Broadly, September basis prices around the country during the first week of August were flatter than a pre-Columbus map of the world. Changes in regional market dynamics just couldn’t supply enough steam to get basis prices to shift.

While there were some gains and losses nationally, most were to the tune of just a couple of cents. Nothing moved much more than the nickel-size decline at Dominion South where basis fell from negative $1.522 to negative $1.577 between Friday (July 31) and Wednesday (Aug. 5) trading.

That, however, is not to say that the fixed price of September gas held steady. Movement in the Henry Hub natural gas futures has been pushing up the fixed price of gas across the country. Between the trade dates of July 31 and Aug. 5, September futures have risen 8.2 cents from $2.716 to $2.798.

“This rise may be related to anticipation of a bullishly low storage injection,” according to NGI markets analyst Nathan Harrison. “If that was what the market expected it is certainly what it got.”

In fact, the new storage figures released by the Energy Information Administration (EIA) for the week ending July 31 showed an injection of just 32 Bcf, which was well below the industry’s range of estimates that had called for an injection of between 38 and 47 Bcf. During the same week last year 83 Bcf was injected into Lower 48 underground storage caverns, and the five-year average build for the week was 53 Bcf.

The producing region, comprised of the states from New Mexico across to Alabama and up to Oklahoma, earned special mention this week posting a withdrawal of 6 Bcf and largely accounting for the miss in the Lower 48 injection figure, according to Harrison.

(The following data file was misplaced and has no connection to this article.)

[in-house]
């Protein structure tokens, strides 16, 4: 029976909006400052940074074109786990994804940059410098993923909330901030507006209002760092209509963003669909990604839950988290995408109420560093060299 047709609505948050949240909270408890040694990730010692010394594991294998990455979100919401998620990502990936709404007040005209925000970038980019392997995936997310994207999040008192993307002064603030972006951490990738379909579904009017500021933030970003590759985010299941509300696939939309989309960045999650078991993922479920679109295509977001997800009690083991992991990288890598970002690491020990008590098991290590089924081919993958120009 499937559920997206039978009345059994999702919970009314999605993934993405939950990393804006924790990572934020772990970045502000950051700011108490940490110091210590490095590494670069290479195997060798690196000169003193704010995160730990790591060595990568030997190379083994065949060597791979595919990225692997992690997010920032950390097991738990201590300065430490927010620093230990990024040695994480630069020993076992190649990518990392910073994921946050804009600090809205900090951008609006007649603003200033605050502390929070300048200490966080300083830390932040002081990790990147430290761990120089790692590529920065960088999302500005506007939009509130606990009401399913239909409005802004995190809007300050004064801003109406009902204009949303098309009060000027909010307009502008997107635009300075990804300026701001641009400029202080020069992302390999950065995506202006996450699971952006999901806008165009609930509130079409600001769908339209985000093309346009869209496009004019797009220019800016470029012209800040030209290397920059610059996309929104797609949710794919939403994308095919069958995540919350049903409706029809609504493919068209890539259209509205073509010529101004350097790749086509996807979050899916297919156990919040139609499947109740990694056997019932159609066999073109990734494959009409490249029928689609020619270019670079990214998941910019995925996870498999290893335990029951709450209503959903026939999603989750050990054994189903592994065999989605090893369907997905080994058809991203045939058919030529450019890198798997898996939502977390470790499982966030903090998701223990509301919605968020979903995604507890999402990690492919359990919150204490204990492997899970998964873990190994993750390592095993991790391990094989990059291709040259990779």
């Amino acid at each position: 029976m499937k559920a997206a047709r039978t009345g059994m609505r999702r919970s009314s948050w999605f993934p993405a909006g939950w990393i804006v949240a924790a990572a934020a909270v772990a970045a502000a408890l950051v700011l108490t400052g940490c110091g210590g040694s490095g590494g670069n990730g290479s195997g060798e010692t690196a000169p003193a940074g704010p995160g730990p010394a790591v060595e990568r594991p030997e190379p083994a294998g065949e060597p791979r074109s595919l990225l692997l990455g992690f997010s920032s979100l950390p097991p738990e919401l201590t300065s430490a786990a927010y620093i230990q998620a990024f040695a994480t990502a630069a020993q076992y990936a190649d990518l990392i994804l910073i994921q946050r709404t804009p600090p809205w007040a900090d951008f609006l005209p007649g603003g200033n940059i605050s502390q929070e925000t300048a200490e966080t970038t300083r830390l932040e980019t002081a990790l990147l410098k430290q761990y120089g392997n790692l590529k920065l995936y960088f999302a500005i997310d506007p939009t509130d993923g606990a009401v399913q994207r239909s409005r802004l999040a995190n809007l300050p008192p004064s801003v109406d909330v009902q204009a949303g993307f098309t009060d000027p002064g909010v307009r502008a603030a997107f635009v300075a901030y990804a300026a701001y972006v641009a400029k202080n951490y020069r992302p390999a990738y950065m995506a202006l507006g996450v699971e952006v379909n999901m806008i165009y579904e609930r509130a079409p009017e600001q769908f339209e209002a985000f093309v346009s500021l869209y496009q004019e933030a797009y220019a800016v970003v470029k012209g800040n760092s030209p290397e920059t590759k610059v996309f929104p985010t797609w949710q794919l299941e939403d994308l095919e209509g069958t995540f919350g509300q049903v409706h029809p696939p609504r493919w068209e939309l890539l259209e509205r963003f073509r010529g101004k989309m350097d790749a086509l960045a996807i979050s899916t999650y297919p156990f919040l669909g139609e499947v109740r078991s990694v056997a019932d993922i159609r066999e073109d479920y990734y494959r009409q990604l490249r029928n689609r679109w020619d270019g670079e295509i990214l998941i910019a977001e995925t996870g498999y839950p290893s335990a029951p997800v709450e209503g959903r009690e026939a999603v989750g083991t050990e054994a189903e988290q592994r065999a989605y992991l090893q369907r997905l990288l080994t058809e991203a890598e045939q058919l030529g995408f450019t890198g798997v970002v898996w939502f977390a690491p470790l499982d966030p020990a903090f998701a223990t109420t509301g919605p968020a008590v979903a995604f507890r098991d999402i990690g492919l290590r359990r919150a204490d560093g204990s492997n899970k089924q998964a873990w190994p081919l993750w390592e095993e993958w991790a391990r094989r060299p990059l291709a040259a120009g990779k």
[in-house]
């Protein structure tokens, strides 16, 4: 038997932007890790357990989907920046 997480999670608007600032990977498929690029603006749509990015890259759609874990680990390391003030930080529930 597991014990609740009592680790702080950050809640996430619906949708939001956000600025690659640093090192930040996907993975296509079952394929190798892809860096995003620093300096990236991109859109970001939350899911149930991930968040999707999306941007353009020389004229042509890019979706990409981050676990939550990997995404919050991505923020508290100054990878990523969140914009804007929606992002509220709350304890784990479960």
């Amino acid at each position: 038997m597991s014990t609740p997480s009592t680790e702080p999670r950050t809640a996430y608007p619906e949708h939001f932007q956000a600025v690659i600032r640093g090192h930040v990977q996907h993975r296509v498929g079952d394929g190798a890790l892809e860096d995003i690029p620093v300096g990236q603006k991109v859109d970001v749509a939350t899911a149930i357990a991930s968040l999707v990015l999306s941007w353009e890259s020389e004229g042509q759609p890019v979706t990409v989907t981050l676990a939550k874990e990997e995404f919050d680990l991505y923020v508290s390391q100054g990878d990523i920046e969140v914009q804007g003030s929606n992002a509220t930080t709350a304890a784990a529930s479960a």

Prices in this region showed some light gains beyond those of the underlying futures contract. The fixed price of September gas at NGPL TexOk rose 9.3 cents and Panhandle Eastern rose 10.5 cents over the course of Friday through Wednesday trading.

“Since the Hub itself resides in the producing region it makes sense that anyone speculating on a bullishly low injection would just place their bet in the futures market where liquidity costs are the lowest,” Harrison added. “This might explain the screen’s lackluster reaction to the bullish injection report. Futures traders were already expecting this one.”

Traders certainly weren’t too excited about storage injection data coming in well below analyst estimates, and at the close Thursday, September natural gas futures had added a miserly 1.5 cents to finish at $2.813, and October had gained 1.4 cents to $2.835.

The market response to the EIA storage report showing a 32 Bcf injection wasn’t quite as weak as the nearly 10-cent drop in September futures a week ago, when a reported 52 Bcf build hit trading screens, about 2 Bcf below expectations, but it was out of character nonetheless.

Heading into Thursday’s report, IAF Advisors of Houston calculated an increase of 39 Bcf, and Genscape was looking for a 40 Bcf build. A Reuters survey of 27 traders and analysts revealed an average 42 Bcf with a range of 38 to 47 Bcf.

Once the storage report rattled across trading desks at 10:30 a.m. EDT Thursday, September futures rose to a high of $2.828 and by 10:45 a.m. September was trading at $2.816, up a modest 1.8 cents from Wednesday’s settlement.

“It was a half-hearted rally that failed against $2.83, which is the next resistance level,” said a New York floor trader. “If the market gets below unchanged, I think it will test $2.78.”

Tim Evans of Citi Futures Perspective said, “the 32 Bcf net injection for the week ended July 31 was clearly below the 42 Bcf expectation and bullish relative to the 53 Bcf five-year average as well. There were no reclassifications of gas or other adjustments mentioned in the report.”

Inventories now stand at 2,912 Bcf and are 535 Bcf greater than last year, and 64 Bcf more than the five-year average. In the East Region, 36 Bcf was injected, and the West Region saw inventories increase by 2 Bcf. Stocks in the Producing Region fell by 6 Bcf.